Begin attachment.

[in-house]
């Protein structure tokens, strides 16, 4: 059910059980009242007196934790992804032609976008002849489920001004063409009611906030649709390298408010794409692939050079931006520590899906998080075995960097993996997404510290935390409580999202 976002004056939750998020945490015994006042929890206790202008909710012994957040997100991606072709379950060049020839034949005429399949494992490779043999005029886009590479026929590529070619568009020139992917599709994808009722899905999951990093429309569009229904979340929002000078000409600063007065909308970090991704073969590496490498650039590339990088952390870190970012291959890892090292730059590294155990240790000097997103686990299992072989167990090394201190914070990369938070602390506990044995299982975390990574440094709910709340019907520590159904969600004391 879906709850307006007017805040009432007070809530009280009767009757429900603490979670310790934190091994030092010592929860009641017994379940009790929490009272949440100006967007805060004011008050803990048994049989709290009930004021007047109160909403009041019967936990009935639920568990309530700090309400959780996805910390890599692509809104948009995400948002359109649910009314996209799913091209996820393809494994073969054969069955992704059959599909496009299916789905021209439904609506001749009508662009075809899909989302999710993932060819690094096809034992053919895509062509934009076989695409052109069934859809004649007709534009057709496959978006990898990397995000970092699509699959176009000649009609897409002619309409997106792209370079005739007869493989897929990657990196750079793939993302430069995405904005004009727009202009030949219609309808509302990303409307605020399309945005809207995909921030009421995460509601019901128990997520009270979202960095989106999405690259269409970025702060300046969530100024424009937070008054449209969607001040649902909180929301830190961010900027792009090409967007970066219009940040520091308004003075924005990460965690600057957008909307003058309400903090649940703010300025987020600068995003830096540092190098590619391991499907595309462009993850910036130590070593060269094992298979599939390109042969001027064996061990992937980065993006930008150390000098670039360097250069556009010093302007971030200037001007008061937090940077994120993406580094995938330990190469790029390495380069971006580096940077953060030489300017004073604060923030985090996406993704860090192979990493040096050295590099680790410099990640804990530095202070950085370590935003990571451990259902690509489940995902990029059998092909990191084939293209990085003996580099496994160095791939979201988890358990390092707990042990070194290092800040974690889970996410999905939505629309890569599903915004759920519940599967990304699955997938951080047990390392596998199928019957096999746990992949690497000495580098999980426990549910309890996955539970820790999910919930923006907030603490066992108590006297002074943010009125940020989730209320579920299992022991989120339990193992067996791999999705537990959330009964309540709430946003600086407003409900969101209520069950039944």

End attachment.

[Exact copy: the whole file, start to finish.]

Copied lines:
[in-house]
């Protein structure tokens, strides 16, 4: 059910059980009242007196934790992804032609976008002849489920001004063409009611906030649709390298408010794409692939050079931006520590899906998080075995960097993996997404510290935390409580999202 976002004056939750998020945490015994006042929890206790202008909710012994957040997100991606072709379950060049020839034949005429399949494992490779043999005029886009590479026929590529070619568009020139992917599709994808009722899905999951990093429309569009229904979340929002000078000409600063007065909308970090991704073969590496490498650039590339990088952390870190970012291959890892090292730059590294155990240790000097997103686990299992072989167990090394201190914070990369938070602390506990044995299982975390990574440094709910709340019907520590159904969600004391 879906709850307006007017805040009432007070809530009280009767009757429900603490979670310790934190091994030092010592929860009641017994379940009790929490009272949440100006967007805060004011008050803990048994049989709290009930004021007047109160909403009041019967936990009935639920568990309530700090309400959780996805910390890599692509809104948009995400948002359109649910009314996209799913091209996820393809494994073969054969069955992704059959599909496009299916789905021209439904609506001749009508662009075809899909989302999710993932060819690094096809034992053919895509062509934009076989695409052109069934859809004649007709534009057709496959978006990898990397995000970092699509699959176009000649009609897409002619309409997106792209370079005739007869493989897929990657990196750079793939993302430069995405904005004009727009202009030949219609309808509302990303409307605020399309945005809207995909921030009421995460509601019901128990997520009270979202960095989106999405690259269409970025702060300046969530100024424009937070008054449209969607001040649902909180929301830190961010900027792009090409967007970066219009940040520091308004003075924005990460965690600057957008909307003058309400903090649940703010300025987020600068995003830096540092190098590619391991499907595309462009993850910036130590070593060269094992298979599939390109042969001027064996061990992937980065993006930008150390000098670039360097250069556009010093302007971030200037001007008061937090940077994120993406580094995938330990190469790029390495380069971006580096940077953060030489300017004073604060923030985090996406993704860090192979990493040096050295590099680790410099990640804990530095202070950085370590935003990571451990259902690509489940995902990029059998092909990191084939293209990085003996580099496994160095791939979201988890358990390092707990042990070194290092800040974690889970996410999905939505629309890569599903915004759920519940599967990304699955997938951080047990390392596998199928019957096999746990992949690497000495580098999980426990549910309890996955539970820790999910919930923006907030603490066992108590006297002074943010009125940020989730209320579920299992022991989120339990193992067996791999999705537990959330009964309540709430946003600086407003409900969101209520069950039944």